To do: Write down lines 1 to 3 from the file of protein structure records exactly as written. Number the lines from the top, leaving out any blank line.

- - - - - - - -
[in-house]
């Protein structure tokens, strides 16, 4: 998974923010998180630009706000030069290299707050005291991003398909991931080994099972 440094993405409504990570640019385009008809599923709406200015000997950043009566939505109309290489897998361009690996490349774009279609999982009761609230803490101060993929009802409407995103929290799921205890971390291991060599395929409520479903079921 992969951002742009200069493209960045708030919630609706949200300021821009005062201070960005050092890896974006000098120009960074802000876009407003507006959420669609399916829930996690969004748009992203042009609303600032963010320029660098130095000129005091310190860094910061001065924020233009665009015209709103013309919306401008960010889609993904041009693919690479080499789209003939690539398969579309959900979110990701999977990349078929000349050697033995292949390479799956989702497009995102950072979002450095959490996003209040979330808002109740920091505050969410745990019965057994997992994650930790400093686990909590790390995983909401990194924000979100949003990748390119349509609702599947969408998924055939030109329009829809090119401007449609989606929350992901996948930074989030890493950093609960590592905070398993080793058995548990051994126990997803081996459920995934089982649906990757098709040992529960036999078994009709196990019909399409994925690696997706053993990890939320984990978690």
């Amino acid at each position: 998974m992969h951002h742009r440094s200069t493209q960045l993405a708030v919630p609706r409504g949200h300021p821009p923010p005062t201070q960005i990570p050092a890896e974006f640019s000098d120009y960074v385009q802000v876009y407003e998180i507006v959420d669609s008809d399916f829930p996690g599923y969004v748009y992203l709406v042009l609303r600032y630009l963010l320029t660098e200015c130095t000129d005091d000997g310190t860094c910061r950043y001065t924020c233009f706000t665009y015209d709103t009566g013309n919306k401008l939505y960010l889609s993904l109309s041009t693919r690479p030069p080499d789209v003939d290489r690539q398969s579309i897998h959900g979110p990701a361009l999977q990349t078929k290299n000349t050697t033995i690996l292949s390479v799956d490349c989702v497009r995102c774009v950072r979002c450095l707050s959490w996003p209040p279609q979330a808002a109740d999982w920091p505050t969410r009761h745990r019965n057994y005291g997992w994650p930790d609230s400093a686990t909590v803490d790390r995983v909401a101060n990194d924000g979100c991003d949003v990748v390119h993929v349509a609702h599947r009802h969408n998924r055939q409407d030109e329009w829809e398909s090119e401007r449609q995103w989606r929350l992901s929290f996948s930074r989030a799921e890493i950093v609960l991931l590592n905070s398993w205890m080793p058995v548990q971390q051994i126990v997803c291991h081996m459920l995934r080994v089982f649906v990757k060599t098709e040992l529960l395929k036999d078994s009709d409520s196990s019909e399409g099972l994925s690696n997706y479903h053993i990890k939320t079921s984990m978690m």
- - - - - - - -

[in-house]
């Protein structure tokens, strides 16, 4: 998974923010998180630009706000030069290299707050005291991003398909991931080994099972 440094993405409504990570640019385009008809599923709406200015000997950043009566939505109309290489897998361009690996490349774009279609999982009761609230803490101060993929009802409407995103929290799921205890971390291991060599395929409520479903079921 992969951002742009200069493209960045708030919630609706949200300021821009005062201070960005050092890896974006000098120009960074802000876009407003507006959420669609399916829930996690969004748009992203042009609303600032963010320029660098130095000129005091310190860094910061001065924020233009665009015209709103013309919306401008960010889609993904041009693919690479080499789209003939690539398969579309959900979110990701999977990349078929000349050697033995292949390479799956989702497009995102950072979002450095959490996003209040979330808002109740920091505050969410745990019965057994997992994650930790400093686990909590790390995983909401990194924000979100949003990748390119349509609702599947969408998924055939030109329009829809090119401007449609989606929350992901996948930074989030890493950093609960590592905070398993080793058995548990051994126990997803081996459920995934089982649906990757098709040992529960036999078994009709196990019909399409994925690696997706053993990890939320984990978690």
């Amino acid at each position: 998974m992969h951002h742009r440094s200069t493209q960045l993405a708030v919630p609706r409504g949200h300021p821009p923010p005062t201070q960005i990570p050092a890896e974006f640019s000098d120009y960074v385009q802000v876009y407003e998180i507006v959420d669609s008809d399916f829930p996690g599923y969004v748009y992203l709406v042009l609303r600032y630009l963010l320029t660098e200015c130095t000129d005091d000997g310190t860094c910061r950043y001065t924020c233009f706000t665009y015209d709103t009566g013309n919306k401008l939505y960010l889609s993904l109309s041009t693919r690479p030069p080499d789209v003939d290489r690539q398969s579309i897998h959900g979110p990701a361009l999977q990349t078929k290299n000349t050697t033995i690996l292949s390479v799956d490349c989702v497009r995102c774009v950072r979002c450095l707050s959490w996003p209040p279609q979330a808002a109740d999982w920091p505050t969410r009761h745990r019965n057994y005291g997992w994650p930790d609230s400093a686990t909590v803490d790390r995983v909401a101060n990194d924000g979100c991003d949003v990748v390119h993929v349509a609702h599947r009802h969408n998924r055939q409407d030109e329009w829809e398909s090119e401007r449609q995103w989606r929350l992901s929290f996948s930074r989030a799921e890493i950093v609960l991931l590592n905070s398993w205890m080793p058995v548990q971390q051994i126990v997803c291991h081996m459920l995934r080994v089982f649906v990757k060599t098709e040992l529960l395929k036999d078994s009709d409520s196990s019909e399409g099972l994925s690696n997706y479903h053993i990890k939320t079921s984990m978690m």